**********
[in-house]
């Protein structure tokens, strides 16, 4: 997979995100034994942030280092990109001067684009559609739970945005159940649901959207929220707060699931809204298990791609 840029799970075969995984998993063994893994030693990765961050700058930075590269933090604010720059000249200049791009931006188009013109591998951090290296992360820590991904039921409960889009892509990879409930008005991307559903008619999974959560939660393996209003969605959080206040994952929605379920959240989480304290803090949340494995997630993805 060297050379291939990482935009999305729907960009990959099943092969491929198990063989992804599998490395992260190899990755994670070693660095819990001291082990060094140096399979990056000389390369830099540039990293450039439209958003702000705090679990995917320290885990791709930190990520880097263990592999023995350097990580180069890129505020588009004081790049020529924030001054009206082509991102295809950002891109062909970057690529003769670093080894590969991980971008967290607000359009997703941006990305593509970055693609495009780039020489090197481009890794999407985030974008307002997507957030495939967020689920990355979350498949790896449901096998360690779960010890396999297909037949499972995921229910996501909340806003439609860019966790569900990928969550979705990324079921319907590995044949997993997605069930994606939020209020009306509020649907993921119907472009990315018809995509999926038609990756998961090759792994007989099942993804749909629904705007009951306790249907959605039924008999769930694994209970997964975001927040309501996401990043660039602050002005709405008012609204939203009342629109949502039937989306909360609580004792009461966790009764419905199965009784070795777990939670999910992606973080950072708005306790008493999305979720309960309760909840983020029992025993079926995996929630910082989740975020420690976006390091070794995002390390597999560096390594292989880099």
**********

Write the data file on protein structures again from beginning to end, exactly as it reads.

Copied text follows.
[in-house]
């Protein structure tokens, strides 16, 4: 997979995100034994942030280092990109001067684009559609739970945005159940649901959207929220707060699931809204298990791609 840029799970075969995984998993063994893994030693990765961050700058930075590269933090604010720059000249200049791009931006188009013109591998951090290296992360820590991904039921409960889009892509990879409930008005991307559903008619999974959560939660393996209003969605959080206040994952929605379920959240989480304290803090949340494995997630993805 060297050379291939990482935009999305729907960009990959099943092969491929198990063989992804599998490395992260190899990755994670070693660095819990001291082990060094140096399979990056000389390369830099540039990293450039439209958003702000705090679990995917320290885990791709930190990520880097263990592999023995350097990580180069890129505020588009004081790049020529924030001054009206082509991102295809950002891109062909970057690529003769670093080894590969991980971008967290607000359009997703941006990305593509970055693609495009780039020489090197481009890794999407985030974008307002997507957030495939967020689920990355979350498949790896449901096998360690779960010890396999297909037949499972995921229910996501909340806003439609860019966790569900990928969550979705990324079921319907590995044949997993997605069930994606939020209020009306509020649907993921119907472009990315018809995509999926038609990756998961090759792994007989099942993804749909629904705007009951306790249907959605039924008999769930694994209970997964975001927040309501996401990043660039602050002005709405008012609204939203009342629109949502039937989306909360609580004792009461966790009764419905199965009784070795777990939670999910992606973080950072708005306790008493999305979720309960309760909840983020029992025993079926995996929630910082989740975020420690976006390091070794995002390390597999560096390594292989880099």